• By recycling grey water you can expect to see a reduction in your potable water use by up to 40%.
  • You can instantly start saving money by having a smaller monthly water bill.
  • You will never again have to worry about your garden going thirsty during a drought.

What are grey water systems and how do grey water systems work?

A grey water system is an uncomplicated system designed to transport your grey water away from the drains and into your garden, toilet or tank. The grey water system works through a series of pipes and a pump, all resistant to corrosion and designed with efficiency in mind. With a pump placed in the surge tank, the grey water system swiftly moves the water to where it needs to be.

Once you have a grey water filter system in place, you will start to gain a better understanding of where your household water goes each month.

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Rainwater harvesting along with using a grey water system will drastically reduce your monthly water account
Rainwater harvesting along with using a grey water system will drastically reduce your monthly water account.

What can grey water be used for and how does grey water affect plants?

One of the biggest uses of grey water is plant irrigation. Keeping your garden alive is possible with grey water as the water will have little effect on the plants. It is for this reason that one of the benefits listed above is watering gardens. But it is not just the flowers that will be kept alive. You can use this water to irrigate vegetables and fruits, with no harm done to the plants. If you are Going Green with a sustainable grey water system, why not also consider growing your own vegetables?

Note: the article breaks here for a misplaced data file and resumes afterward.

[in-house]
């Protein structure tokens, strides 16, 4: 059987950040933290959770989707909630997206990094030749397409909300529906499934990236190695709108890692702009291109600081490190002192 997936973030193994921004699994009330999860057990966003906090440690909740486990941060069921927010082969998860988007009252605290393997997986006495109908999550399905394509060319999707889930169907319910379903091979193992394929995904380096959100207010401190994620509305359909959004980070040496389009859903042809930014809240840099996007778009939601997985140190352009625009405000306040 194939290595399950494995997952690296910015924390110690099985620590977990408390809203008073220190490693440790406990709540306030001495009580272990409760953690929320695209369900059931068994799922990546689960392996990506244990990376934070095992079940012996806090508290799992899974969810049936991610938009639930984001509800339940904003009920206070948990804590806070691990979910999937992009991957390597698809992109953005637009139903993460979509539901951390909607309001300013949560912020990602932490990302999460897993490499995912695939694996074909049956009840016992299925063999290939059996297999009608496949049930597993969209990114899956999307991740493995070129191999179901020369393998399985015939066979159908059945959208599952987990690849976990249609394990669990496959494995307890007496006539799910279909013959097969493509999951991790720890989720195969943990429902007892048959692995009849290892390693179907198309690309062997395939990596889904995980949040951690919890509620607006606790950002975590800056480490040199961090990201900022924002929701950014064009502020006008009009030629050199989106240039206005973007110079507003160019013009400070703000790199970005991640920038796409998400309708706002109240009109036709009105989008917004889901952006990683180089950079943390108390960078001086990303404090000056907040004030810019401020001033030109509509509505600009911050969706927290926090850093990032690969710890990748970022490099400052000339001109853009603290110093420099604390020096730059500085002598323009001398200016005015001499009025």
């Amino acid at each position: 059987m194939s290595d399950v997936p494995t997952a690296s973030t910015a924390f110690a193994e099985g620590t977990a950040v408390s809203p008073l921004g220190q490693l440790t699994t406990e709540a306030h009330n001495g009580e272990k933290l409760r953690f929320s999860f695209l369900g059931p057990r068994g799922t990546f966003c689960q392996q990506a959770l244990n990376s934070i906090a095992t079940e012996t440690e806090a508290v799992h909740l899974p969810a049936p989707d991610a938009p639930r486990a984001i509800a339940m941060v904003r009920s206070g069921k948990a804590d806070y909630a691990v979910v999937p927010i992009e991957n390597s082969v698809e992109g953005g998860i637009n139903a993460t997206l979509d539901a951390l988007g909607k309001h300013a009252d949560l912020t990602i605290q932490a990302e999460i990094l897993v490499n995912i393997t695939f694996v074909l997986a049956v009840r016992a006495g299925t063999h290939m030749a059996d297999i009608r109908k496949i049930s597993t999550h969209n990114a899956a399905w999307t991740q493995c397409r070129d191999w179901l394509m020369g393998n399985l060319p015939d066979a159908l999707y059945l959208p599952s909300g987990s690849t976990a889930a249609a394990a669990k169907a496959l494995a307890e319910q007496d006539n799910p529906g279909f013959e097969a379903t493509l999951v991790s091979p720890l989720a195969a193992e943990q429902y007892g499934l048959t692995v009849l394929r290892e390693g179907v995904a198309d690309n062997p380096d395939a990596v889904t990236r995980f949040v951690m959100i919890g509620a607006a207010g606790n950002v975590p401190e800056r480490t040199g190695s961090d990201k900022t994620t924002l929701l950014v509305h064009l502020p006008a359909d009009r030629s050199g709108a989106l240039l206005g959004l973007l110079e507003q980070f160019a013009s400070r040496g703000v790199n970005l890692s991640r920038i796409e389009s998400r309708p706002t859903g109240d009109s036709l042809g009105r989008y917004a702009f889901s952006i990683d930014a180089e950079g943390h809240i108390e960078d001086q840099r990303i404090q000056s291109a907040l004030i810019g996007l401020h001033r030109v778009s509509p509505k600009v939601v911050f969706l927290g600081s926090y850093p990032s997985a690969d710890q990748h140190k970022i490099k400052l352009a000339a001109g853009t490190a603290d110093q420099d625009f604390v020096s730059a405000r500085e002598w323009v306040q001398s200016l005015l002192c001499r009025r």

You should recycle grey water, not only will you be doing yourself a favour but you will also be looking after the environment and contribute with a water solution of your very own.

Green Leaf Alternative Solutions has everything you need to transform the way that you use water. Contact us today for an affordable quote or to find out more about how to recycle grey water.[/fusion_builder_column][/fusion_builder_row][/fusion_builder_container]

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The Living Building Challenge: Designs for the Future

Imagine a world where sustainable energy and sustainable living is free for everyone. Sustainable in the way that we can be fully reliant on renewable energy to supply us with everything we would normally get from non-sustainable energy? This is a future which could become a reality should the exciting new concept of living buildings takes over.

As a part of the Green Architecture industry, living buildings are becoming a popular way for people to Go Green. Sometimes the term living building is applied to a home that has features such as solar panels and solar geysers to produce energy from the sun, but a living building is not just a structure that has solar systems.

Living buildings are designed to be 100% dependent on nature.

Living buildings are pushing designers and architects to their limits and encouraging them to think beyond their usual ideas of building homes or other structures. Sustainable building is certainly not a new concept, but living buildings are in many ways new as the focus is on the home as a whole and not just on the way that electricity is produced.

Your home is your ecosystem with the Living Building Challenge